I have been thinking a lot lately about the concept of time. We never seem to have enough of it, and what we have we waste, and we always seem to be asking for more of it.
In our professional lives, we find ourselves in the abyss of an office or a cubicle, shuffling through endless amounts of paperwork, emails and phone calls. If I just had more time, I could get this done and then on to the next. If I had just gotten here earlier, or if I would just stay later, maybe, just maybe, it would all disappear.
In our relationships -- romantic or otherwise -- we push people off. We agree to lunches or catching up over (one) happy hour, and then we cancel. We figure, oh there's always tomorrow. There's always more time. We'll catch up again. Our excuse is that we are busy. Busy doing what? Busy thinking about the time we've wasted and how we can negotiate for more.
For ourselves, the personal time abuse is even greater -- I will rest tomorrow, eat better tomorrow, visit the doctor tomorrow, become spiritual or even forgive tomorrow. It doesn't matter, because there's time for it all.
The reality is that time is fictional. Time isn't a "thing" we can control. Rather, we've borrowed it, and it was never ours to begin with. It's a story that was written for us. We fit in it somewhere, and we've been given a map to show us how to navigate through it. You either make the most of it, or you don't.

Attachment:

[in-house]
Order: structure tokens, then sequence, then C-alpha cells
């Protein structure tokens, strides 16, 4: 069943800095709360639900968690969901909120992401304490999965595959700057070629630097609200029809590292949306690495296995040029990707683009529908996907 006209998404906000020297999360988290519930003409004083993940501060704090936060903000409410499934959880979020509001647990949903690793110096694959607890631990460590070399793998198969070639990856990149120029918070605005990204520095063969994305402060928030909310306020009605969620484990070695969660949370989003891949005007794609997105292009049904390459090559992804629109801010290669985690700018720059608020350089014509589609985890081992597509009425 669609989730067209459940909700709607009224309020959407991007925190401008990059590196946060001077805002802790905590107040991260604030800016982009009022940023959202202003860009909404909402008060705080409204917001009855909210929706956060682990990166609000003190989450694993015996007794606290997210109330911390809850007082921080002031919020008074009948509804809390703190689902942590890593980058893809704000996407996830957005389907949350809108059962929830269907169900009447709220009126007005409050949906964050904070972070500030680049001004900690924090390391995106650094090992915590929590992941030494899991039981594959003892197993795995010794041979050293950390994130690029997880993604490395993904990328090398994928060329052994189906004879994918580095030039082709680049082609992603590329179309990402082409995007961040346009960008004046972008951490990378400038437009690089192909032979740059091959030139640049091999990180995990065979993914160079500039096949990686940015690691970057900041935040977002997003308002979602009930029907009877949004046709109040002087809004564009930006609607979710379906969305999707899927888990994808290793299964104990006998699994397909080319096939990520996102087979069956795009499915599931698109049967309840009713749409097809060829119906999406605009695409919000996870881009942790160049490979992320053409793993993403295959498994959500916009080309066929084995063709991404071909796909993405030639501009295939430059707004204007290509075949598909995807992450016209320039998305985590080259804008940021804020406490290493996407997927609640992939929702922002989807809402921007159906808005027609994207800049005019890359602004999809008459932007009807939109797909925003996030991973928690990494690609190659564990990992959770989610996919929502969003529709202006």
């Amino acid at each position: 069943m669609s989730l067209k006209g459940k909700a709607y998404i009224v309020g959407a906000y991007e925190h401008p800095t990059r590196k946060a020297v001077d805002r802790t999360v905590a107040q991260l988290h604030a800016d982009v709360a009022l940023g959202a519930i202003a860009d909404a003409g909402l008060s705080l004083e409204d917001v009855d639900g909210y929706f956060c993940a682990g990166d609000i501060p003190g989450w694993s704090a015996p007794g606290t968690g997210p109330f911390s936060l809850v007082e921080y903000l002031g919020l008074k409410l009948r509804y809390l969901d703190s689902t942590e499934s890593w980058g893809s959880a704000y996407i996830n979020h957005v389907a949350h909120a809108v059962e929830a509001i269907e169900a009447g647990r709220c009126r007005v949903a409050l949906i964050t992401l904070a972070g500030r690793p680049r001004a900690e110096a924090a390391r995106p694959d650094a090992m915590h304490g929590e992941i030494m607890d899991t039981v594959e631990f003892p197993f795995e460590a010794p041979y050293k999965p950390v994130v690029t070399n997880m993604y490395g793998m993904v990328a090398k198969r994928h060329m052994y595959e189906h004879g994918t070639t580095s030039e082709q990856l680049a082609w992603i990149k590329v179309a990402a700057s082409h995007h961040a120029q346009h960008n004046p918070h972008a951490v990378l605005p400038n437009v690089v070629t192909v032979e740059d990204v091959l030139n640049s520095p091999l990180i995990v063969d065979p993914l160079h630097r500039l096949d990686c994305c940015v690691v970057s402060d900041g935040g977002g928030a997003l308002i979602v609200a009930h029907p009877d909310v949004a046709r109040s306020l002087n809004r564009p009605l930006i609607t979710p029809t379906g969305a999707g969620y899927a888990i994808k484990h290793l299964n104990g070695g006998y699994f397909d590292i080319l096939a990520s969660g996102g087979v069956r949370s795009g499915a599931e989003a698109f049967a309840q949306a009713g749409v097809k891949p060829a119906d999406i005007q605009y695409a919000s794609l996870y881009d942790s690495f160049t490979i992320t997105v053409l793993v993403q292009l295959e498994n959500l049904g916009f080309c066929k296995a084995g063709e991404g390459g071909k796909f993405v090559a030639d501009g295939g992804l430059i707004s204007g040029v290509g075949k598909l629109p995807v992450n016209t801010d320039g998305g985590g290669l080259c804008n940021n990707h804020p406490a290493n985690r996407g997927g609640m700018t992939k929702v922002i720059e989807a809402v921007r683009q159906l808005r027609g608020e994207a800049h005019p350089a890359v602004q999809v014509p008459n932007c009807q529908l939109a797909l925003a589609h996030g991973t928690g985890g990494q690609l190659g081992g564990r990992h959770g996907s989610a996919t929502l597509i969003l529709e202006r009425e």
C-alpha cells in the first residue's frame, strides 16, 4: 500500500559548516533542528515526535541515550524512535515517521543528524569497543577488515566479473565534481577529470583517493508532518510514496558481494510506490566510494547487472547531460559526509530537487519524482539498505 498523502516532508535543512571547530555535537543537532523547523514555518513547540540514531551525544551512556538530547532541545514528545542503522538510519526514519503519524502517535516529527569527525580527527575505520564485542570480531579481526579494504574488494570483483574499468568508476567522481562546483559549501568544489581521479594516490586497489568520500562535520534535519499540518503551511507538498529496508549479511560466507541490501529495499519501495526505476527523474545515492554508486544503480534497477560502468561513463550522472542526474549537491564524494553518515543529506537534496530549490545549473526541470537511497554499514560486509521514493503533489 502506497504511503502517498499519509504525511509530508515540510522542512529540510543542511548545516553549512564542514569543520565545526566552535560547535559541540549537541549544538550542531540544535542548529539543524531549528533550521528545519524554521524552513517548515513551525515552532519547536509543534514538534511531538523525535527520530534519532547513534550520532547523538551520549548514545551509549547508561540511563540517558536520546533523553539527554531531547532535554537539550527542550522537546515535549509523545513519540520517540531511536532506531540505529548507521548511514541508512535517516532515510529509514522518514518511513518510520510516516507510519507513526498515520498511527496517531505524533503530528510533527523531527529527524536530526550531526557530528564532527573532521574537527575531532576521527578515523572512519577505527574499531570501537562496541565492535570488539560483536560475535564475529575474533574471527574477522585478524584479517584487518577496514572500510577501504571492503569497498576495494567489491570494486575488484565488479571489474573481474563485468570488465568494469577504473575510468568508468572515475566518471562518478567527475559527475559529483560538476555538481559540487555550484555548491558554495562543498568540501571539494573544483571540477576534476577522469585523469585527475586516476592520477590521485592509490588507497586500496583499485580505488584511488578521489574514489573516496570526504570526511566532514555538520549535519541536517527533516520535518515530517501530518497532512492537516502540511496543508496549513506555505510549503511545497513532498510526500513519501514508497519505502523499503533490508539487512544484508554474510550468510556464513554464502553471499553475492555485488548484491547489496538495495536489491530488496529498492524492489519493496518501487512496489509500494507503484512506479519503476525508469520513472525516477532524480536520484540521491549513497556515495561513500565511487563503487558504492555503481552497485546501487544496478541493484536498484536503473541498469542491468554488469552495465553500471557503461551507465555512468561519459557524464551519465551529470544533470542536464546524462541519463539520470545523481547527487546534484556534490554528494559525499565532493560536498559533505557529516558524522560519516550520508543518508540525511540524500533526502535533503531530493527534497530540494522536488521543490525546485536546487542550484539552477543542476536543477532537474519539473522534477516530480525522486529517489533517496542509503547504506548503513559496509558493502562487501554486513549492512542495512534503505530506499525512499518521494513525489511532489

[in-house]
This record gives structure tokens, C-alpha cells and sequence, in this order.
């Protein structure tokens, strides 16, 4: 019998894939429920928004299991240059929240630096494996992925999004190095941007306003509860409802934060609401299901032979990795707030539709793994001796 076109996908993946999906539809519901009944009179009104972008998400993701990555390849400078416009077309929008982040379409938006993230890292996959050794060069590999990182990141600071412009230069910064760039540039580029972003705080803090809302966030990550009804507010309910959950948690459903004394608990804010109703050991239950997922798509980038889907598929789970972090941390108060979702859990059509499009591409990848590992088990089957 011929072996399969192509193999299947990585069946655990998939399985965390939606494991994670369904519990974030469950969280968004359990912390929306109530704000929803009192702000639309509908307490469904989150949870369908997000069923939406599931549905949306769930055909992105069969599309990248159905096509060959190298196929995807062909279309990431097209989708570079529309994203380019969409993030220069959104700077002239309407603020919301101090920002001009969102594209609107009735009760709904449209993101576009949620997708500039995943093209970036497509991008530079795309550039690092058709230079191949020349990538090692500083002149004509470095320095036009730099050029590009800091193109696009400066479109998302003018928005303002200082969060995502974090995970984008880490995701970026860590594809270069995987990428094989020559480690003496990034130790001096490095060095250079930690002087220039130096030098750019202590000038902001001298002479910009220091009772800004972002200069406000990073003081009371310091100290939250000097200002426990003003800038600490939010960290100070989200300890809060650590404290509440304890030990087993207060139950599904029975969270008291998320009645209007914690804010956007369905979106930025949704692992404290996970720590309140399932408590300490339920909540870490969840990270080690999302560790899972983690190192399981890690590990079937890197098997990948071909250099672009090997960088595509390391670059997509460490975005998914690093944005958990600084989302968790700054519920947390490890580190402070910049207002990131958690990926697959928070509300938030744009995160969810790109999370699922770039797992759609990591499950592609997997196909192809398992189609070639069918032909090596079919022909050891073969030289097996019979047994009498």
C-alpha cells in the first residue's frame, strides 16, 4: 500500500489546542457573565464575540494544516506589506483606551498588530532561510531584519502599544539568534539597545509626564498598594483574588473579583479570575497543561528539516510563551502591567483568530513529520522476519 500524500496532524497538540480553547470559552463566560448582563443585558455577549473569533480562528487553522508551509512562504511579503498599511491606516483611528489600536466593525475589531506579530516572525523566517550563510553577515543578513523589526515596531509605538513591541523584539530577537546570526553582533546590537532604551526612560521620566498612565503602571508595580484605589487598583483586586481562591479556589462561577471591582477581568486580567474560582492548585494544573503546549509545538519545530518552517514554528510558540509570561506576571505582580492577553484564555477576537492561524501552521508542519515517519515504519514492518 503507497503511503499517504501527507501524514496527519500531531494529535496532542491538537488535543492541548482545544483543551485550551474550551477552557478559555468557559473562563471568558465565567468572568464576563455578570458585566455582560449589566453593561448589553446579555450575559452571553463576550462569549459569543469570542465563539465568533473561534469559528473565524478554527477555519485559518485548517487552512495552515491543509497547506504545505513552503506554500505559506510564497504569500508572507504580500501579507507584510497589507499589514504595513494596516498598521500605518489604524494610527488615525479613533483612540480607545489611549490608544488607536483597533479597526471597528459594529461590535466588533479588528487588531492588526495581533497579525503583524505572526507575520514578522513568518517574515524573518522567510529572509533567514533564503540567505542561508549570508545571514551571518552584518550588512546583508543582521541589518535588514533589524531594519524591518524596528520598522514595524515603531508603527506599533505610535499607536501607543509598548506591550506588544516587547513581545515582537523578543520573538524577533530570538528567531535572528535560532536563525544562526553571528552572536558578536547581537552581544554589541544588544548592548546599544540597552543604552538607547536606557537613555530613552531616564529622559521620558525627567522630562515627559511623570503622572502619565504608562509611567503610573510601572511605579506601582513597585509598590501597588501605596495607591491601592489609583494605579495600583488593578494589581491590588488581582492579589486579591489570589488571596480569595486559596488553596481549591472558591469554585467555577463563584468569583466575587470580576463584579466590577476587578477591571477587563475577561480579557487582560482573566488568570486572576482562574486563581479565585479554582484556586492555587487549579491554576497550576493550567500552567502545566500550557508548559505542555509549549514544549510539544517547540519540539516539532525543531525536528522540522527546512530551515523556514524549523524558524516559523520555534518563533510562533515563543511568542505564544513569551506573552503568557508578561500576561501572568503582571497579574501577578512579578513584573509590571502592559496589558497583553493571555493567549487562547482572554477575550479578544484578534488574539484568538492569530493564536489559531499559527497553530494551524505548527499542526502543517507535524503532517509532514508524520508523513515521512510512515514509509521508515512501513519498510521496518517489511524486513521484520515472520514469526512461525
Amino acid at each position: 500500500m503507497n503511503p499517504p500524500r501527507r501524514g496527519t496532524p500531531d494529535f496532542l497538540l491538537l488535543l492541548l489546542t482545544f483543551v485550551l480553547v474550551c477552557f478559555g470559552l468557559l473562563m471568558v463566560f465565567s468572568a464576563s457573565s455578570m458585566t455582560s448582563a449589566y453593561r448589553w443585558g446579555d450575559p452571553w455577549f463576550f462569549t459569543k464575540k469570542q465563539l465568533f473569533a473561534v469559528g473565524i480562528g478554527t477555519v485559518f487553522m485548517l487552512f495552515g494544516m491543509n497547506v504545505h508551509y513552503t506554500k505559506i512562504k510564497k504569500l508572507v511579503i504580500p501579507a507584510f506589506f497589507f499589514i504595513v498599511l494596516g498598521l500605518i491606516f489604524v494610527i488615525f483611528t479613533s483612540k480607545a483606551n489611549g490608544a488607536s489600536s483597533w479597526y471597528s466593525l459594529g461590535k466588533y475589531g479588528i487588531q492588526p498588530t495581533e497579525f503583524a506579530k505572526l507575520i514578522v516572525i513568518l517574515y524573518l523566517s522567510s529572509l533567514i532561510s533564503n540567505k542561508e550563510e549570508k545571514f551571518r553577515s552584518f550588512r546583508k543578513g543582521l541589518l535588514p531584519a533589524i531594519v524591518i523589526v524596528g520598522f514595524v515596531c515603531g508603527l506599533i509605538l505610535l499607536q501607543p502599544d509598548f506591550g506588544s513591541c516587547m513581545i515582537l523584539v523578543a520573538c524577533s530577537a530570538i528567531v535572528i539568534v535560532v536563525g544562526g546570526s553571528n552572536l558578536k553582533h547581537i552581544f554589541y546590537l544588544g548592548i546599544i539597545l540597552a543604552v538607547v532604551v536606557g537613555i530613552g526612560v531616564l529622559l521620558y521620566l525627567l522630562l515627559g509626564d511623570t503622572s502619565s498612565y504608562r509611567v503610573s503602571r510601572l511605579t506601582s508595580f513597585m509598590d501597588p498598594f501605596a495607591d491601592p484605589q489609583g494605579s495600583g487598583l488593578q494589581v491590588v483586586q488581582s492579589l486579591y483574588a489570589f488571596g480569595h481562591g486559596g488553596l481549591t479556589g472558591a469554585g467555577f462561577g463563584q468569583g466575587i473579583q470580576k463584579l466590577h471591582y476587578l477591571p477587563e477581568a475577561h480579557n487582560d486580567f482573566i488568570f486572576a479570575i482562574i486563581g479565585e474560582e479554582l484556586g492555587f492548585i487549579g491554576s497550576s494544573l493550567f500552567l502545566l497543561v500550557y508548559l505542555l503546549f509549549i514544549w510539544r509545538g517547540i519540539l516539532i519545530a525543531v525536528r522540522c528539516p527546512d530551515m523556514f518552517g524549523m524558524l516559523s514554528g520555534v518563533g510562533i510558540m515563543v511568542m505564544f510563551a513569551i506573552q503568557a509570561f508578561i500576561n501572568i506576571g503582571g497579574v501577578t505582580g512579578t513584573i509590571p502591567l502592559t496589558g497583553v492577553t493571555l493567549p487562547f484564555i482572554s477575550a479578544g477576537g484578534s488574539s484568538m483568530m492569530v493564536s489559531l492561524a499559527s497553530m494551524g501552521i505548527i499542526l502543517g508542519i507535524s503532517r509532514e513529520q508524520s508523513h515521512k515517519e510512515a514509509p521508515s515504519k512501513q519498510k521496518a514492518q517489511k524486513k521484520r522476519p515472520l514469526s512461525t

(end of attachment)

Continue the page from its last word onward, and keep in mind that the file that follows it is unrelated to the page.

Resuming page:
Time just "is." It can't really DO anything for us. We may grow up believing that time can heal a wound, or that time lapsing allows for us to move on, but maybe we just forget.
If you want to change your mindless daily habits, reconnect with someone that you love, learn to put yourself first, and act as if your time could be up at any minute. Because it can be.
Society has sadly misrepresented time. We try to qualify it when we can't. It's quantitive. It begins, and then it ends.
I look at my own self -- I hustled through school, launched my career early and was eager to establish all kinds of rapid relationships. And for what? To be able to quantify them? That's ridiculous. I'm going to admit it here, I've missed a lot of quality.
I see myself changing almost daily. And while I'm not exactly old by any means, I'm not exactly young either. The abuse and gluttony of time is not okay.
We should all be more mindful, not mindless. Have happy lifetimes, not happy hours. Watch ourselves age and grow knowing that even though time perceives to have flown by -- we've loved every single second of it.
Time is not on our side; however, it does provide an opportunity to facilitate and manage the other forces in your life. Time allows us to bring our thoughts and wishes to reality, express love and kindness, share creativity and make the most out of the journey that has been given to us, no matter what your start time was and what your finish time will be.
I hope this wasn't a waste of your time.
For more by Christina M. Martinez, click here.
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